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General Synod to consider expanded marriage blessings, ordination without confirmation, and more

General Synod to consider expanded marriage blessings, ordination without confirmation, and more

The General Synod of Aotearoa, New Zealand, and Polynesia meets this Friday through next week. Taonga news reports, “A wide agenda focuses next week’s General Synod/Te Hīnota Whānui on the diverse mission field of these islands.”

On the agenda are items addressing the blessing of same sex civil marriages, and the effect of adopting such blessings on the ordination of clergy who are so married. The Way Forward report to the Synod reflects on the theology of ordination and of marriage:

The group perceives a distinction to be made between the Church’s theology of ordination and of marriage, and the statements in Te Pouhere, the Formularies, and the Canons which collectively express the Church’s doctrine. …

no single theological position emerging from these influences could be held to be that of the whole Church, and certainly not belonging to the whole Anglican Communion.  This fact is both consistent with Anglican theology down the centuries, and at the heart of the difficulty that confronts Anglicans today.  …


The proposed changes have an effect on who may be ordained by the Church.  This does not come about because of a change in either the Church’s doctrine of marriage or a change in its doctrine of ordination.  The Church still requires those coming to be ordained to either be celibate or in “rightly ordered” relationships; there is no suggestion that there is a lower standard now required.  However the proposals do expand the definition of rightly-ordered relationships to include those who are in a civil marriage and whose relationship has been blessed.  The reason for the expanded definition is that the group felt that the Church could not bless a relationship yet not consider it to be “rightly ordered”.  …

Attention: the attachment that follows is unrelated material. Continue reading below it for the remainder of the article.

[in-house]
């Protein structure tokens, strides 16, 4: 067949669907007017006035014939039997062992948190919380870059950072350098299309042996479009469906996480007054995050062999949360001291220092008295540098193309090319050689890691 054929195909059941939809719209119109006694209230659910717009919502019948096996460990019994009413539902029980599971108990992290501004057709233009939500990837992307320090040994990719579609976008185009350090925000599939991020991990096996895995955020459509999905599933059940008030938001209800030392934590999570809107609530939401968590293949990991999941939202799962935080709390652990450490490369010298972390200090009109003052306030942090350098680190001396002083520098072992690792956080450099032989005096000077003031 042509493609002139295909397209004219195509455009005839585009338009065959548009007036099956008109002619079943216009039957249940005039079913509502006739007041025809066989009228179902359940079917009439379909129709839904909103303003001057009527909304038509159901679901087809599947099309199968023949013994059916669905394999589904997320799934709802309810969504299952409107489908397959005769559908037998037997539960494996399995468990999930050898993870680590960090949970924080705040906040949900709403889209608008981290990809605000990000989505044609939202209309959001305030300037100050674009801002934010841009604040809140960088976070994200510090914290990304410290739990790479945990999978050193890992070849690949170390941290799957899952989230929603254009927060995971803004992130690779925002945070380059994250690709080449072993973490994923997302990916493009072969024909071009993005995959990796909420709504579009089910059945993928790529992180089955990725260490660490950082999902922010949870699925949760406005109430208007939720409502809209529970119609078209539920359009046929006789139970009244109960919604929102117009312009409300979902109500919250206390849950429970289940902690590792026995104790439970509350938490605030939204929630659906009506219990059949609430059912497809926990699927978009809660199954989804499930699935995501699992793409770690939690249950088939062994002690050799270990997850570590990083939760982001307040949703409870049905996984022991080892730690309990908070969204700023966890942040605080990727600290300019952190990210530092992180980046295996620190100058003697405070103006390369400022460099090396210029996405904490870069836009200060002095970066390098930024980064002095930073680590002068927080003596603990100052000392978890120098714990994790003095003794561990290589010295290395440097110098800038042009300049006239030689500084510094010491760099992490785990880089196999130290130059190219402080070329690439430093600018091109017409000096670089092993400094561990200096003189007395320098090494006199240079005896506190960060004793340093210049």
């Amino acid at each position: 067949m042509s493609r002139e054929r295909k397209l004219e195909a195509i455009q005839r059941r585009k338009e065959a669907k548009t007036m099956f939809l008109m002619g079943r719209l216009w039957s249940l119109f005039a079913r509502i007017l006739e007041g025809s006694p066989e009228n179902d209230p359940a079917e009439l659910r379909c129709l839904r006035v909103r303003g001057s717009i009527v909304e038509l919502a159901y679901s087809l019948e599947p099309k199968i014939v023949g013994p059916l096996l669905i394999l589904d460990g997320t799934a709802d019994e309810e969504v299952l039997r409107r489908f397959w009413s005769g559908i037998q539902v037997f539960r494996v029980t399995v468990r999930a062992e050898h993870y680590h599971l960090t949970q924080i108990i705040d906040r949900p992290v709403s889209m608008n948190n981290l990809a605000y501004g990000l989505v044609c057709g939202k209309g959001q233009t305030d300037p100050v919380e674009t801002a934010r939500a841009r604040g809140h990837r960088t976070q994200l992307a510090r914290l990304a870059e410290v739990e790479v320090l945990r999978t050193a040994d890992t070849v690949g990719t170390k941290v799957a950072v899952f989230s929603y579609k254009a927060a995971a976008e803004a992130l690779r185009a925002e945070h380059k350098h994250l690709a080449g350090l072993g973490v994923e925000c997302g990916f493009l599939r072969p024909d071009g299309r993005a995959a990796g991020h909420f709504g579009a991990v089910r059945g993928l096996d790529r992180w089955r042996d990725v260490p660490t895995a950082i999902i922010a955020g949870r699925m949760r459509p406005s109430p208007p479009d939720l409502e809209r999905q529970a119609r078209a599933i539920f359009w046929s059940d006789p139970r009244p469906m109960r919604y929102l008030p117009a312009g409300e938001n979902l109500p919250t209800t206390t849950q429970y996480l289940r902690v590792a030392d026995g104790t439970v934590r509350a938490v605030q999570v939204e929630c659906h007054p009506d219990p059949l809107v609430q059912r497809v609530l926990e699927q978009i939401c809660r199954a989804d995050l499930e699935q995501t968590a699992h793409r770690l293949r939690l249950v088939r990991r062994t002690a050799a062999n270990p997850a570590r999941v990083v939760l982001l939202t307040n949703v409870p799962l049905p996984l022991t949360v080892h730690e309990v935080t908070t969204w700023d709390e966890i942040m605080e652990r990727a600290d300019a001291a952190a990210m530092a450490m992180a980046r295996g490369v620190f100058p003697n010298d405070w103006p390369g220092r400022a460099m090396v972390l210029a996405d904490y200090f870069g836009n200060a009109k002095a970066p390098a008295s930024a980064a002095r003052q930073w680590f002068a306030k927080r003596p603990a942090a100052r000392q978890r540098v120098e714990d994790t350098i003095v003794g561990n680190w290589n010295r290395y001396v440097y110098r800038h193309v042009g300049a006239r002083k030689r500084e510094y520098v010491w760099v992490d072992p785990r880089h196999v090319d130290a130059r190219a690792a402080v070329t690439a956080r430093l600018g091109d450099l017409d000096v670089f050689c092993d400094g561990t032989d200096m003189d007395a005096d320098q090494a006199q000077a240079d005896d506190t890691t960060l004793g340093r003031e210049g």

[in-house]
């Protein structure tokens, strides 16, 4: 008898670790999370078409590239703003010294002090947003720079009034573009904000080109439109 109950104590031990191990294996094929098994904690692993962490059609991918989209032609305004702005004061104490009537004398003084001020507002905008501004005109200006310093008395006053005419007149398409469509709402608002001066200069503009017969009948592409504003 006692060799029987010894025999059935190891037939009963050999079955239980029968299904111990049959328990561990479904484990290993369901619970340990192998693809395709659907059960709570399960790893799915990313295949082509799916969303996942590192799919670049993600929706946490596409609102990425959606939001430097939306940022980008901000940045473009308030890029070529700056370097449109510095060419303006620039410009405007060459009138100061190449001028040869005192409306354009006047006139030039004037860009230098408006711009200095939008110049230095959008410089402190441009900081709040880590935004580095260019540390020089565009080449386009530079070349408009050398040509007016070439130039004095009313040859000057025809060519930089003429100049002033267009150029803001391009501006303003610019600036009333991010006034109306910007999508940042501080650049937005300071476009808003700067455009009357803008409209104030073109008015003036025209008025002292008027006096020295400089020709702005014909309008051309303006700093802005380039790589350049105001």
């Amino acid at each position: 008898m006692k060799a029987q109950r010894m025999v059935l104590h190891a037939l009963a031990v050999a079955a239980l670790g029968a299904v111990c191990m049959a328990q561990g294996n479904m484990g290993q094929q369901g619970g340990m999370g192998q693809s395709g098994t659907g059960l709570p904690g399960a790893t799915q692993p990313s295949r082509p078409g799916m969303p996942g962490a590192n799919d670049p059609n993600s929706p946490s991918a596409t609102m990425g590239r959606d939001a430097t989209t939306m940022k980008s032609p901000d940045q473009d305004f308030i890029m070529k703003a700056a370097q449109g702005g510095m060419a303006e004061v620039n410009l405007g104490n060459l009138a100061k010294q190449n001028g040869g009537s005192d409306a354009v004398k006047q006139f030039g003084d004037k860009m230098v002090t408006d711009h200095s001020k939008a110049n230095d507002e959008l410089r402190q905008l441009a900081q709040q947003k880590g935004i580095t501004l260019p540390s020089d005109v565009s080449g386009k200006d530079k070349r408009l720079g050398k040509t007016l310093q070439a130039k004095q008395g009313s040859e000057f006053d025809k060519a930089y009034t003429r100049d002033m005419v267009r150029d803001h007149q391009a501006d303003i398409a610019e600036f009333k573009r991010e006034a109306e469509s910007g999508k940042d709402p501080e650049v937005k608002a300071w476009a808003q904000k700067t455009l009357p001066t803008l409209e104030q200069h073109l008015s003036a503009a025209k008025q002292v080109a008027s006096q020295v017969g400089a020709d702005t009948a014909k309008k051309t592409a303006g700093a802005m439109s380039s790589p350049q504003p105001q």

The theology of marriage

Because the motion that was passed at General Synod / te Hīnota Whānui in 2014 affirmed the “traditional doctrine of marriage”, there is no change to the existing formularies.  The group’s proposal (in line with its commission) to propose a service for the blessing of same-sex relationships does not (in the view of the majority of the members) impact the current doctrine of marriage.  It is accepted that the blessing of a relationship has some similarities with the rites of marriage, but even as the two are alike in many ways they are not the same.  Neither would a doctrine of same-sex relationships be the same as the doctrine of marriage.